All winning entries are available to view on the website at www.visitaroostook.com and the Aroostook County Tourism Facebook page.

Click to read more on the story in the Bangor Daily News on the photo contest.

Moose welcome to visit anytime | Bangor Daily News

Wouldn’t you know. A moose walks into my front yard and I can’t find my camera.

The little case is empty. Where did I put it?

I gaze at the huge animal munching on the leaves of the apple trees outside my kitchen window. I guess I will just have to enjoy watching it.

No. I will use my big single-lens reflex camera that has been idle so long the battery is probably dead. I fish the camera out of its bag and turn it on.

“No card.”

I dig a memory card out of the bag, plug it in and move to the dining room window for a better view. The moose slides her mouth along one branch after the other, munching on the leaves that don’t fall to the ground.

Click to read more of this commentary by Kathryn Olmstead, former University of Maine associate dean and associate professor of journalism living in Aroostook County, published in The Bangor Daily News.

Half a foot of snow expected in Maine this weekend | Bangor Daily News

PORTLAND, Maine — A weekend storm could bring plenty of chills to the state this Halloween weekend, as the National Weather Service said Friday that more than six inches of snow is expected in many parts of Maine.

A winter storm watch has been posted throughout the state, according to Mal Walker of the National Weather Service in Caribou.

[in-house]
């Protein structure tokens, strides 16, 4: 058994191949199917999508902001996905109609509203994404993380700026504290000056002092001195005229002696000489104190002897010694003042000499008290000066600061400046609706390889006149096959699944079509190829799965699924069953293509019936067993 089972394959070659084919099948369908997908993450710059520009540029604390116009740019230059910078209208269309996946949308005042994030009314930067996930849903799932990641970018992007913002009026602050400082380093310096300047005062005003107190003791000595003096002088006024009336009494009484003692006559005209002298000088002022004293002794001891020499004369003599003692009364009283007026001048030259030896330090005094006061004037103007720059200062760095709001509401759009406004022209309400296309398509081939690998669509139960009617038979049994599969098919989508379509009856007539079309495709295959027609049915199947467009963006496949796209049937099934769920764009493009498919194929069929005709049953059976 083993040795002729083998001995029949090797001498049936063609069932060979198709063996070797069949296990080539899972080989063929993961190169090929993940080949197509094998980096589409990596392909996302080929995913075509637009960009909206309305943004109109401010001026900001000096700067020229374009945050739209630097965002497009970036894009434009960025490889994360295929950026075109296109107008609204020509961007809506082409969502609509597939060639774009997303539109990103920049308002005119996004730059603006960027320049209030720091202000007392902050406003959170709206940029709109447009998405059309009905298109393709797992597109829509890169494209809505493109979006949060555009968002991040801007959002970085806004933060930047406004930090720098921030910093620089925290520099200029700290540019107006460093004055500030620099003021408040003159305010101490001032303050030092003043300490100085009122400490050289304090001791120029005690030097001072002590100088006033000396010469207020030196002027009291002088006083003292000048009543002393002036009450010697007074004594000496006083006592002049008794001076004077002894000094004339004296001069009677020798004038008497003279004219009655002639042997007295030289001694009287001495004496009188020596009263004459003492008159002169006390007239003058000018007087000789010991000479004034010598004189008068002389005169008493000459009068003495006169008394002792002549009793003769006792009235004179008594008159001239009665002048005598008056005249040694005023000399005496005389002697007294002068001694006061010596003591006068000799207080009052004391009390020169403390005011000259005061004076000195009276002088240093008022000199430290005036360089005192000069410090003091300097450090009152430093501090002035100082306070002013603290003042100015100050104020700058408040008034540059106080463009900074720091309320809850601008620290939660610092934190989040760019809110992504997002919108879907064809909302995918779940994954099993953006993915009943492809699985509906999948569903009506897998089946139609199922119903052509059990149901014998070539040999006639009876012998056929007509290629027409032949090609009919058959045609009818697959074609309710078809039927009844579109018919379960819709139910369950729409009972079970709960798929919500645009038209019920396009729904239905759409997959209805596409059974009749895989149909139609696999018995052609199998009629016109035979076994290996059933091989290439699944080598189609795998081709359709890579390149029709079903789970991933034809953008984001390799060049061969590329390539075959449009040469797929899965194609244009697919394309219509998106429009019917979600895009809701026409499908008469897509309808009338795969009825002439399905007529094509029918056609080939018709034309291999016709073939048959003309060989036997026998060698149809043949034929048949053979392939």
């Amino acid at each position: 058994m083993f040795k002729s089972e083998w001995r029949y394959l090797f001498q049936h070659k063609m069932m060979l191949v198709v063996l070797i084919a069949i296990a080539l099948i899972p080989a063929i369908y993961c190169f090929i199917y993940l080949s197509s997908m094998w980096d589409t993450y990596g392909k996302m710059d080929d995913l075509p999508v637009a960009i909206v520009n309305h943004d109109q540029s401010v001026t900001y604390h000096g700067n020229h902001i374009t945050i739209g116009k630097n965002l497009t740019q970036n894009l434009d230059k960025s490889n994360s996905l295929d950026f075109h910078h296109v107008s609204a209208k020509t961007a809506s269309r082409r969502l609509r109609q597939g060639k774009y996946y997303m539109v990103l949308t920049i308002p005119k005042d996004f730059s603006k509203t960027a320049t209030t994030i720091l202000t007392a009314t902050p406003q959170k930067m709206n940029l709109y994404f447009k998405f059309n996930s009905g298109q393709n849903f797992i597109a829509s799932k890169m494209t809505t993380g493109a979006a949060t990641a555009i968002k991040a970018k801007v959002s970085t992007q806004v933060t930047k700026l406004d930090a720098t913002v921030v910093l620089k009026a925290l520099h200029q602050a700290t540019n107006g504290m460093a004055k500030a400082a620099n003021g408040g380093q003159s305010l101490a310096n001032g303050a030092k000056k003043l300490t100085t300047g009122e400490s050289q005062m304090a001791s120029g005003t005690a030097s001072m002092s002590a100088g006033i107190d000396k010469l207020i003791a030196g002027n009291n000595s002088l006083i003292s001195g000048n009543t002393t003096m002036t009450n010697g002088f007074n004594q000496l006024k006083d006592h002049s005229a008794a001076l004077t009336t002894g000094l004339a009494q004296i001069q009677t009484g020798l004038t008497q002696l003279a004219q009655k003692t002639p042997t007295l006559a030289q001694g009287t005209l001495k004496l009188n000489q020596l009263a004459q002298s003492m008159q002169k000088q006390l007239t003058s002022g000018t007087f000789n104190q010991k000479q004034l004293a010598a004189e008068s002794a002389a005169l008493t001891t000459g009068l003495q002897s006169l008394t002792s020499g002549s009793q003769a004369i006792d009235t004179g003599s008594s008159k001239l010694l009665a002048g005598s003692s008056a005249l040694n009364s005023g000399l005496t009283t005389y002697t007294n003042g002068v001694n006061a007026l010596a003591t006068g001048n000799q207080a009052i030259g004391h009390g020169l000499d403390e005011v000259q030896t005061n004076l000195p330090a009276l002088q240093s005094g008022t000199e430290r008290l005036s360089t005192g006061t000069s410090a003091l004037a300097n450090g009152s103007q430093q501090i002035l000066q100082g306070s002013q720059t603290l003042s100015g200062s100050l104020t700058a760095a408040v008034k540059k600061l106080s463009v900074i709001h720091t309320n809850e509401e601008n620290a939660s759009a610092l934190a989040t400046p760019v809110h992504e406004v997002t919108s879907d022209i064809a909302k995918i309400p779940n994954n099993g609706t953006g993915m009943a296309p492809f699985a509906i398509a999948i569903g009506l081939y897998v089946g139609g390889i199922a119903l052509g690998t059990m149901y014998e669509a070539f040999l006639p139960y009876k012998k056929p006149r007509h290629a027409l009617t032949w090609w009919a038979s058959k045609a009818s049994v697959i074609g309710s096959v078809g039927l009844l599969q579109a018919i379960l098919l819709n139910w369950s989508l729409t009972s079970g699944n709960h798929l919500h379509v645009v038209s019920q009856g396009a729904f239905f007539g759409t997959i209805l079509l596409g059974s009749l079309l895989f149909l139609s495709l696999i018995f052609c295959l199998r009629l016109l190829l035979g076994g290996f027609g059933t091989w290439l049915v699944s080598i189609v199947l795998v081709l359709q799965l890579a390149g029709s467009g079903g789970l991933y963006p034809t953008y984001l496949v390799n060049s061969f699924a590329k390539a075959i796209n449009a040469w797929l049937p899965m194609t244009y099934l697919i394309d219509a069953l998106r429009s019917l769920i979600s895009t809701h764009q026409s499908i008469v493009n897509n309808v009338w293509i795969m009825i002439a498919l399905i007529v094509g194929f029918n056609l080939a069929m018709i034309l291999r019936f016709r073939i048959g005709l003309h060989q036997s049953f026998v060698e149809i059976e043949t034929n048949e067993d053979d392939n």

The advisory calls for 4-8 inches of snow in Penobscot, Hancock and Washington counties and includes Greater Bangor, Ellsworth, Mount Desert Island, Machias and Eastport. The advisory notes heavy, wet snow and 15-25 mph winds with gusts up to 35 mph will create hazardous traveling conditions.

Click to read more of this story in the Bangor Daily News.

 

Women find niche in woodsman’s competition | Bangor Daily News

FRYEBURG, Maine — Laurette Russell decided after showing horses for 20 years, she needed something else to fuel her competitive fire. So she started entering woodsman’s competitions.

“Throwing an axe at a bull’s-eye and chopping a piece of wood is very satisfying,” said Russell of New Gloucester. “There’s no cookie-cutter type of person to do it. It’s not like when you’re an ice skater, you’re a tiny little ballerina. Anyone of any size, of any age, can do this sport.”

Russell was one of 39 women in a field of 193 people at this year’s Woodsman’s Field Day held at Fryeburg Fair. The daylong event attracted more than 6,000 spectators.

Click to read the rest of the story and see photos by Robert F. Bukaty  in the Bangor Daily News.

LePage to help dedicate Aroostook County trail to fallen Marine | Bangor Daily News

[I missed this story earlier in the week. Every kid I grew up with and I used to climb this trail every year or so. It won’t bring the young man back to his family, but they now have a place to honor his life and his duty to this country. – KM]

AUGUSTA, Maine — On Friday, Gov. Paul LePage will help dedicate a summit trail on Haystack Mountain in Castle Hill in honor of a Presque Isle native who was killed in Iraq five years ago.